I headed out early on Monday morning, and made it on to the 7:13 train to Edinburgh. The journey lasted for a little more then an hour, and took me through the rolling hills of the country side. Along the way, I saw many cows, sheep, and horses grazing in the pastures. When I arrived at Waverly station in Edinburgh, I first visited the statue of Greyfriar's Bobby (check out this site if you are unfamiliar with this story, http://en.wikipedia.org/wiki/Greyfriars_Bobby ) before heading up the Royal Mile to Edinburgh Castle. The castle was fascinating, and is home to the crown jewels of Scotland, and the destiny stone, as well as the "one o'clock gun" that has fired everyday at 1:00 for the past hundred and fifty years. After about two hours I headed out of the castle and down the Royal Mile. I stopped in at the Tartan Mill, which is a free walk threw exhibit of a real tartan production factory. It is also broken up with many opportunities to buy scottish products. My next stop was the Scottish Whisky experience, where you can learn about the production of scottish whisky. There was a "barrel" ride that took you threw the history of whisky in the country. I had never been more bored on "amusement park ride" in my life, simply because of the slow movement of the cars. My next stop was Giles Cathedral, with it's crypts and lower sanctuaries. After a bit of shopping, I went to high tea (lunch) at Clarinda's tea room. It was extremely quaint, and served tea family style (shared tables). I then headed back towards the train station, stopping at Princess St. Park, and walked around the grounds for a while. My last stop was at the Scott Monument, which is a gothic tower with 287 steps to clime to get to the top. I boarded the train headed back to Glasgow. I met Ben at the hotel and we went out for dinner. Once we were back at the hotel, we packed our backpacks and went to bed early in anticipation of Tuesday being an early and long day.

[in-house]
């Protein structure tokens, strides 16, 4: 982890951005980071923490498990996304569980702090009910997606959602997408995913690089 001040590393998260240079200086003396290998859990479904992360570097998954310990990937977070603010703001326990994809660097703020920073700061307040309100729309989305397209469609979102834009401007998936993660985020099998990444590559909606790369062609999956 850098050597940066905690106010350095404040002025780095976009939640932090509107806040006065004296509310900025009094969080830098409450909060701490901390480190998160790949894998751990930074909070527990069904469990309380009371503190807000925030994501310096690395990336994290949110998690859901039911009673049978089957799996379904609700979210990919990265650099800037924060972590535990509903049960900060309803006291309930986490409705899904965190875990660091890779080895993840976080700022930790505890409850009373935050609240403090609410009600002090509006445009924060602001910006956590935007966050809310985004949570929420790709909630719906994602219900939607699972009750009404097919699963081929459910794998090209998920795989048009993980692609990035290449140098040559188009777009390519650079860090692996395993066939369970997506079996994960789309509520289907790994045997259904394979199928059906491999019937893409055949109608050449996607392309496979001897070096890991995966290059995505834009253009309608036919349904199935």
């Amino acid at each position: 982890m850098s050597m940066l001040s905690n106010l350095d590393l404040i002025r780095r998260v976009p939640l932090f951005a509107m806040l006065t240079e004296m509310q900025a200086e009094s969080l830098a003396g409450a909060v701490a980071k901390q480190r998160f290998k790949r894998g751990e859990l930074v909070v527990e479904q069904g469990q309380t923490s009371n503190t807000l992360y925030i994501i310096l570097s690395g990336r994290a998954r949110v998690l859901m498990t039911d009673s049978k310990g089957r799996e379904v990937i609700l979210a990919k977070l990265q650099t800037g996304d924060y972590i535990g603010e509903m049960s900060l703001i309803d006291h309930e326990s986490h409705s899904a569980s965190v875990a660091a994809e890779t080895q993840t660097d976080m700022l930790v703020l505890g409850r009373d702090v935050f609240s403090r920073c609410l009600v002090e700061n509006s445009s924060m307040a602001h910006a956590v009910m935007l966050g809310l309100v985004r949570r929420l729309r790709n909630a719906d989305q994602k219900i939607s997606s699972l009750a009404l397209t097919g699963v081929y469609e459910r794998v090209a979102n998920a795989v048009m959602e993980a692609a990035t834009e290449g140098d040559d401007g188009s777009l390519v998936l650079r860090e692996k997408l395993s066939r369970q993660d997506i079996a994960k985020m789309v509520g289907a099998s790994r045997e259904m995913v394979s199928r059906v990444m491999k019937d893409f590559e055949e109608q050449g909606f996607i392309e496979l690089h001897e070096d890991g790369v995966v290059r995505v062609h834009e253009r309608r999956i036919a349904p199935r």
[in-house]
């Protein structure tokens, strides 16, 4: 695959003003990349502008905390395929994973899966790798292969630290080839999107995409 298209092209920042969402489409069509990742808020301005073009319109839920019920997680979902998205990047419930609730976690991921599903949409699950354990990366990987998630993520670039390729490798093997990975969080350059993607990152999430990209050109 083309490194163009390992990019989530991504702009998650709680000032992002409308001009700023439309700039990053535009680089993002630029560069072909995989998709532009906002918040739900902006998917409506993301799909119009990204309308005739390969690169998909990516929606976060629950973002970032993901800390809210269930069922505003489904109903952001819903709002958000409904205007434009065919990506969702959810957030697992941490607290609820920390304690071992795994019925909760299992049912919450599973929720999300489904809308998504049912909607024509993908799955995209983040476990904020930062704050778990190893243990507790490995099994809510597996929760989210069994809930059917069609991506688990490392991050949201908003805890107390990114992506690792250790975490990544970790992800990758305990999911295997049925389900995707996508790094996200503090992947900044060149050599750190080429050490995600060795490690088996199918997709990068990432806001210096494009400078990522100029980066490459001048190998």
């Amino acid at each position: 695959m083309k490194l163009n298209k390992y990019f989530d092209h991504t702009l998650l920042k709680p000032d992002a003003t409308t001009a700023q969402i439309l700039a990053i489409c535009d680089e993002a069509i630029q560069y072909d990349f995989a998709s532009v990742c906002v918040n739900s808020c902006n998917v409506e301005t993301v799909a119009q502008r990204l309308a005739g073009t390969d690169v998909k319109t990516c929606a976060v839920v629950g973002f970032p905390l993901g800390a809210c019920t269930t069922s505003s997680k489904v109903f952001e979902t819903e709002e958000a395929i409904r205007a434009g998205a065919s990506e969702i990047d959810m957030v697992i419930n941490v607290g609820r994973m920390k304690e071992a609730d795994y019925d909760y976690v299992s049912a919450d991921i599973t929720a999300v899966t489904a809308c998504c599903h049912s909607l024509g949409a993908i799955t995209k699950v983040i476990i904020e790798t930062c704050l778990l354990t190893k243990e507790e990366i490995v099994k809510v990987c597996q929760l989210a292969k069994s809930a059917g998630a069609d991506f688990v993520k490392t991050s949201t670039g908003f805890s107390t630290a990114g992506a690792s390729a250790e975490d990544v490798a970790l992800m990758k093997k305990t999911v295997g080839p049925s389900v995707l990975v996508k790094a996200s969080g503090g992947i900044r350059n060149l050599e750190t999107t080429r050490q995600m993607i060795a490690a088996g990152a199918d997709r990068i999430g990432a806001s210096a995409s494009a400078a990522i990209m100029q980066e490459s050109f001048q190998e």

Thursday, June 28, 2007
It is once again time for the annual "KDE" conference called "aKadamy". This will be the third conference that Ben and I have attended since moving to Europe. It will be great to see a bunch of people again that go to the conference each year, and a few guys that used to work at Trolltech.
We leave on Friday for Glasgow Scotland where this years "aKadamy" is going to be held. While Ben is in meetings, I am going on a tour of the highlands, which includes a stop at Lock Ness. I am also going to take the train to Edinburgh for a day trip on my own.
When we are done at "aKadamy", we are going to hop a flight to London for a few days. Although there will plenty of amazing sites to visit, I am most anxious to see the Rosetta Stone, Westminster Abby, and StoneHenge. We are looking forward to going on a trip together, before it gets too hot in Europe.
Thursday, June 14, 2007
Last weekend I found a great deal on a round trip air fair to Amsterdam, so I decided to go on a quick trip. Ben was not interested in going to Amsterdam, and the deal was for the middle of the week, so I went by myself. I left Tuesday at five, and got back Wednesday at nine. I stayed in a Hostel, which is a cheap hotel where you share the room with other people. In my case, I was in an all girl room with seven other girls.
I walked around a little bit when I arrived to get my bearings, and did a little bit of shopping. It was very cool in Amsterdam especially around the canals, which even under cloudy skies, were very pretty. I also saw "The Red Light District" with its windows before heading back to the Hostel for the night.
I got an early start in the morning, and headed out to see the sites I was most interested in. I visited "Dam Square" to see the palace and the first Dam which gave Amsterdam its name. I went to the "Rijksmuseum" to see "The Night Watch", which like so many other iconic items, was smaller then I expected. I headed to "The Van Gogh Museum" to see over two hundred of his most important works that included "The potato eaters", "Sunflowers", and "The Bedroom". I visited the "Flower Market" and "Nieuw Market". My last stop was to visit Ann Frank's house. The highlight of the tour was too see the actual bookcase that hid the door and the actual diary that Anne wrote in.
I was a great trip with interesting new experiences. I only needed a backpack and enjoyed not having to wait at baggage claim for a suitcase. It was also the first time I went on a trip by myself. An experience that I might recreate in the next year.
Sunday, June 10, 2007